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Today's News

  • Council to discuss Trinity Redevelopment Project

    After a long wait, Los Alamos residents might finally get some answers about the status of the Trinity Site project.

    A special county council session will be held at 7 p.m. today in council chambers, during which time a presentation and discussion on the Trinity Site status will be held.

    Residents are invited to attend the meeting and voice their opinions and concerns during the public comment portion of the meeting. Assistant County Administrator Anthony Mortillaro will give the presentation.

  • SOC Los Alamos to begin layoffs

    SOC Los Alamos, the company that provides uniformed protective force services to Los Alamos National Laboratory, is executing workforce restructuring as a result of a reduction in funding, according to a company e-mail forwarded by SOC General Manager Ken Freeman.  

    There will be up to 18 positions affected.

    SOC is working to transition through this by encouraging individuals to apply for voluntary separation to minimize any involuntary separations.

    The workforce restructure is expected to be completed by Sep 30.

  • Espanola bans cell phone usage while driving

  • Stimulus money ready to go

    After a “ready” and a “set,” Los Alamos National Laboratory announced a “go” Wednesday to begin spending funds available for environmental cleanup under the American Recovery and Reinvestment Act.

    “We got the money,” said George Rael, assistant manager for Environmental Operations at the National Nuclear Security Administration’s Los Alamos Site Office.

    That means DOE headquarters has reviewed all project documents and feels comfortable that Los Alamos is set up to get the work done.

  • An act of inspiration

    You don’t often hear about young people inspiring the older generation. But that is exactly what happened to Luanne Stahl.

    She heard Los Alamos High School graduate Rachel Hill describe the greatest gift her parents ever gave her and it propelled Stahl into action.

    Hill explained her most precious present was when her parents freed a sex slave in her name.

    Her story prompted a memory for Stahl, when one of her teenage relatives hosted a dance-a-thon with her church’s youth group to raise money to free a sex slave.

  • A cooperative approach to managing wild fires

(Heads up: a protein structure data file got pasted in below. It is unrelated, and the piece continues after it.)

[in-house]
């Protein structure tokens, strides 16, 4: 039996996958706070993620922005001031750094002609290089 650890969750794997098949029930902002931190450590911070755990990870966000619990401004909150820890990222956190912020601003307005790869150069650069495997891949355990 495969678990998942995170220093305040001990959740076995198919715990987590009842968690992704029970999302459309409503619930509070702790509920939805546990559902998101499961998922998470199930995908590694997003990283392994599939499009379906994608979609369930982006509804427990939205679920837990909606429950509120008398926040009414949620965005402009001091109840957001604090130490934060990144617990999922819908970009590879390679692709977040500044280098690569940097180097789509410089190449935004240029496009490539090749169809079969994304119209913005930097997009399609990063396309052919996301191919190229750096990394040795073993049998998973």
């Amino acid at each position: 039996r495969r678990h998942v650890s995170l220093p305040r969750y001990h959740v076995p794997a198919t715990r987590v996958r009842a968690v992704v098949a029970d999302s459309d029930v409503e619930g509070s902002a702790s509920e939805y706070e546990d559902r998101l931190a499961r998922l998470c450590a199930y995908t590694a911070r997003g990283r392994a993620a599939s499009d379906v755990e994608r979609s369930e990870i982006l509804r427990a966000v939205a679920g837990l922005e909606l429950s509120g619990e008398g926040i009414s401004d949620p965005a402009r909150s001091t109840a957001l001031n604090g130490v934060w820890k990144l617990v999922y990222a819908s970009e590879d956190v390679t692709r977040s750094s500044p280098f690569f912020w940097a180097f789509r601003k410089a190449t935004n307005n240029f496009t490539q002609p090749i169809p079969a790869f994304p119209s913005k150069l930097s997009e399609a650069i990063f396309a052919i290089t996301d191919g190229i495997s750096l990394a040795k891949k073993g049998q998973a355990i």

Even as the San Miguel Wildland Fire continues to burn, it represents an evolution in federal fire policy.

    “Managing fire is about more than fighting fire,” said Bandelier National Monument Superintendent Jason Lott. “Our goal is to allow lighting-ignited fires to burn naturally within fire-adapted ecosystems when we can do so safely, effectively and efficiently. Every fire is different, and we evaluate the potential risks and benefits of each one.”

    Los Alamos Fire Marshal Michael Thompson agreed.

  • A local favorite to perform Friday

    Although the Jimmy Stadler Band canceled its Friday performance in the Los Alamos County Summer Concert Series, it opened the door to allow for one of the series’ most popular bands to take the stage at 7 p.m. at Ashley Pond.

    The Nomads, currently comprised of local musicians Eddy Partridge, Wilfred Romero, Bob Carmen and David Banes, have been around since the 1980s, entertaining the crowd with rock n’ roll songs from the 1950s, 60s and 70s.

    “They play songs that everyone knows,” said concert organizer Russ Gordon.

  • Sage Cottage to host carnival

    Sage Cottage may normally be an institution of learning, but from 10 a.m.-2 p.m. Saturday, it will be the center for fun.

    A carnival, complete with a jumping house, milk bottle toss, bubble tub, arts and crafts table, face painting and music, will be open to children and their families.

    Additionally, a clown is scheduled to make an appearance and a juggler is expected  as well.

    Besides the carnival fare, food can be purchased and a silent auction, featuring everything from gift cards to a week’s vacation at a Pagosa Springs condo, will be offered.

  • Learning the art of acting

    Pinocchio,” is a familiar story. An animated puppet endures several trials to become a real boy.  Missoula Children’s Theater, however, inserted an educational twist to this classic tale. In order to become a real boy, Pinocchio needs to learn how to behave.

    The fictional character isn’t the only one learning a thing or two during the course of the play. The real-life actors are also gaining some knowledge by participating in this production.

  • Pen and Ink Possibilities: A very happy birthday to you

    Birthday parties have always been a big deal in my family. Since I was young, the dining room is always decorated with streamers and balloons and we are given the privilege of selecting the dinner menu, served on my great-grandmother’s hand-painted china.

    When my sister and I were little, we always requested a spaghetti dinner. When we were older, it was my mother’s triple layer chocolate cake that we constantly chose for dessert.

    Besides presents to the birthday person, my mother handed out goodie bags for each member of the family.